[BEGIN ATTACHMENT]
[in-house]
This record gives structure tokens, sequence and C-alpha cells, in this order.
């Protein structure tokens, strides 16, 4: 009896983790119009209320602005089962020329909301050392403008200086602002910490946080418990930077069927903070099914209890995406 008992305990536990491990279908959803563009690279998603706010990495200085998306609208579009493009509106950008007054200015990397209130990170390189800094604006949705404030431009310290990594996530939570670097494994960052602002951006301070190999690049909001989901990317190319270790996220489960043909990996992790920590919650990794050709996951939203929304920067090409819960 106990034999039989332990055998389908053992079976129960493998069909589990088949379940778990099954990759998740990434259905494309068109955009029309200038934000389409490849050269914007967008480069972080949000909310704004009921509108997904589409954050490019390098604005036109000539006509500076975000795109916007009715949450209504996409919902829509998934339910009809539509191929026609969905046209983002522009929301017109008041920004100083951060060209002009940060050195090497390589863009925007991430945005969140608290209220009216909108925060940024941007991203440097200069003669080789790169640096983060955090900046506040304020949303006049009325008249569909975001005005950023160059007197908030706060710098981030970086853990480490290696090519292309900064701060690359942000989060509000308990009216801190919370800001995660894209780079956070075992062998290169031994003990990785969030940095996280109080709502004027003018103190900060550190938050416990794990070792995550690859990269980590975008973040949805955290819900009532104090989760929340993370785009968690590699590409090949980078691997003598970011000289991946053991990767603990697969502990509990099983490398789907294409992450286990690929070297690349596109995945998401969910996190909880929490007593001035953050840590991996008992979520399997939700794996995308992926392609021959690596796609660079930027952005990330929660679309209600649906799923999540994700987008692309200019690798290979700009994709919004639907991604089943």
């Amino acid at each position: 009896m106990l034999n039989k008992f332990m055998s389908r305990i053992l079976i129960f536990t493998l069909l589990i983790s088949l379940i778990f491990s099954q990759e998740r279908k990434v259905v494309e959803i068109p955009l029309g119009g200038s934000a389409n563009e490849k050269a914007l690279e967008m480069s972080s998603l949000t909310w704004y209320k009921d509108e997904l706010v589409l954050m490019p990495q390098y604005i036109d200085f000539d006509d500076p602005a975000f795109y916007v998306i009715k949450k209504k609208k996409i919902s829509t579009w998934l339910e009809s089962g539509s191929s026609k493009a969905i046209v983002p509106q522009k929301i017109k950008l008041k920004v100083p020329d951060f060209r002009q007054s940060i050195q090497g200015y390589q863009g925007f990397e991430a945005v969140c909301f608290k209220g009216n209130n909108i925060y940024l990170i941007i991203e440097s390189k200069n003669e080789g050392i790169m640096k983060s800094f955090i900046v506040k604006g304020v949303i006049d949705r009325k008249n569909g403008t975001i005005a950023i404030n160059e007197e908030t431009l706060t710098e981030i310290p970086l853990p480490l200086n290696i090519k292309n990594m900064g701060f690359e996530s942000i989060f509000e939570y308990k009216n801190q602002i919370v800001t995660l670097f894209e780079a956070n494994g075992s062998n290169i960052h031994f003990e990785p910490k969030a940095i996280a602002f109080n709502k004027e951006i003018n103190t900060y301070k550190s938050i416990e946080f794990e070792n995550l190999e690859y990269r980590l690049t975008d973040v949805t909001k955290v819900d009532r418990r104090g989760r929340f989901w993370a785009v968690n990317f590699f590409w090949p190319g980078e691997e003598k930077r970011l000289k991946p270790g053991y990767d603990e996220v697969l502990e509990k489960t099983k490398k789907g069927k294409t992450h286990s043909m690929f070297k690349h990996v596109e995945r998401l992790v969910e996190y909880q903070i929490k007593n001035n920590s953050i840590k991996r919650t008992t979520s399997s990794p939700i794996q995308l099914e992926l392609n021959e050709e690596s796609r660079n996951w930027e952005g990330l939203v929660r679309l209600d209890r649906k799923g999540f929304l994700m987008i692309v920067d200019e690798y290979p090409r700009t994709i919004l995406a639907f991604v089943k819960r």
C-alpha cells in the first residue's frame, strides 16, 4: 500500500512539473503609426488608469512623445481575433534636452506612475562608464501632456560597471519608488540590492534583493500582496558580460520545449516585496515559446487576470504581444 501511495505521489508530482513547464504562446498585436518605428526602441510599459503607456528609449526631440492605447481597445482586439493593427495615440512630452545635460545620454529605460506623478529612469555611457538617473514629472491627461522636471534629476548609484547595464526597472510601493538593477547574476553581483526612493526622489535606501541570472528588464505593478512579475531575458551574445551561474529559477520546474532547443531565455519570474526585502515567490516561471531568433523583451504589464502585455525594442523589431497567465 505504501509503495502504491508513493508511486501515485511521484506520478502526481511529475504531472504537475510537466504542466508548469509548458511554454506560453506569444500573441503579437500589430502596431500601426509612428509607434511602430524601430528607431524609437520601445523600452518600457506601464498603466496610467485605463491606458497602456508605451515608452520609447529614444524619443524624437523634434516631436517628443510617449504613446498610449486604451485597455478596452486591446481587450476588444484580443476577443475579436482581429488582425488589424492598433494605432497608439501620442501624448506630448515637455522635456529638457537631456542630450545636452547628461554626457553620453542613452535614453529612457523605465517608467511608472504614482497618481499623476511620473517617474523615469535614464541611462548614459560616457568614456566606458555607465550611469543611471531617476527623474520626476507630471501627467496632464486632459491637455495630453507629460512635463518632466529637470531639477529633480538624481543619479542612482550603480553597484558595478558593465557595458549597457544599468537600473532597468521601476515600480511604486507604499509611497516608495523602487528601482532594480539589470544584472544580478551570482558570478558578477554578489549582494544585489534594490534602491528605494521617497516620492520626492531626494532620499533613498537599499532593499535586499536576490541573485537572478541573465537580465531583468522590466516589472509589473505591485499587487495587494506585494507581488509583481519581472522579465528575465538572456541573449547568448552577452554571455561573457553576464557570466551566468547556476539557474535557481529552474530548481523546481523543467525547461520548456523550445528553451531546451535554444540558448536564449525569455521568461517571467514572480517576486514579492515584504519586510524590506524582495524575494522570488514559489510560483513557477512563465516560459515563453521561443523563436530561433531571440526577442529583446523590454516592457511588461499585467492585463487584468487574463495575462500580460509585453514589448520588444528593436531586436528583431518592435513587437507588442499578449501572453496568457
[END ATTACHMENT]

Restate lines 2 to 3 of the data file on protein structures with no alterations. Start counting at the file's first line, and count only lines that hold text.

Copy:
This record gives structure tokens, sequence and C-alpha cells, in this order.
């Protein structure tokens, strides 16, 4: 009896983790119009209320602005089962020329909301050392403008200086602002910490946080418990930077069927903070099914209890995406 008992305990536990491990279908959803563009690279998603706010990495200085998306609208579009493009509106950008007054200015990397209130990170390189800094604006949705404030431009310290990594996530939570670097494994960052602002951006301070190999690049909001989901990317190319270790996220489960043909990996992790920590919650990794050709996951939203929304920067090409819960 106990034999039989332990055998389908053992079976129960493998069909589990088949379940778990099954990759998740990434259905494309068109955009029309200038934000389409490849050269914007967008480069972080949000909310704004009921509108997904589409954050490019390098604005036109000539006509500076975000795109916007009715949450209504996409919902829509998934339910009809539509191929026609969905046209983002522009929301017109008041920004100083951060060209002009940060050195090497390589863009925007991430945005969140608290209220009216909108925060940024941007991203440097200069003669080789790169640096983060955090900046506040304020949303006049009325008249569909975001005005950023160059007197908030706060710098981030970086853990480490290696090519292309900064701060690359942000989060509000308990009216801190919370800001995660894209780079956070075992062998290169031994003990990785969030940095996280109080709502004027003018103190900060550190938050416990794990070792995550690859990269980590975008973040949805955290819900009532104090989760929340993370785009968690590699590409090949980078691997003598970011000289991946053991990767603990697969502990509990099983490398789907294409992450286990690929070297690349596109995945998401969910996190909880929490007593001035953050840590991996008992979520399997939700794996995308992926392609021959690596796609660079930027952005990330929660679309209600649906799923999540994700987008692309200019690798290979700009994709919004639907991604089943």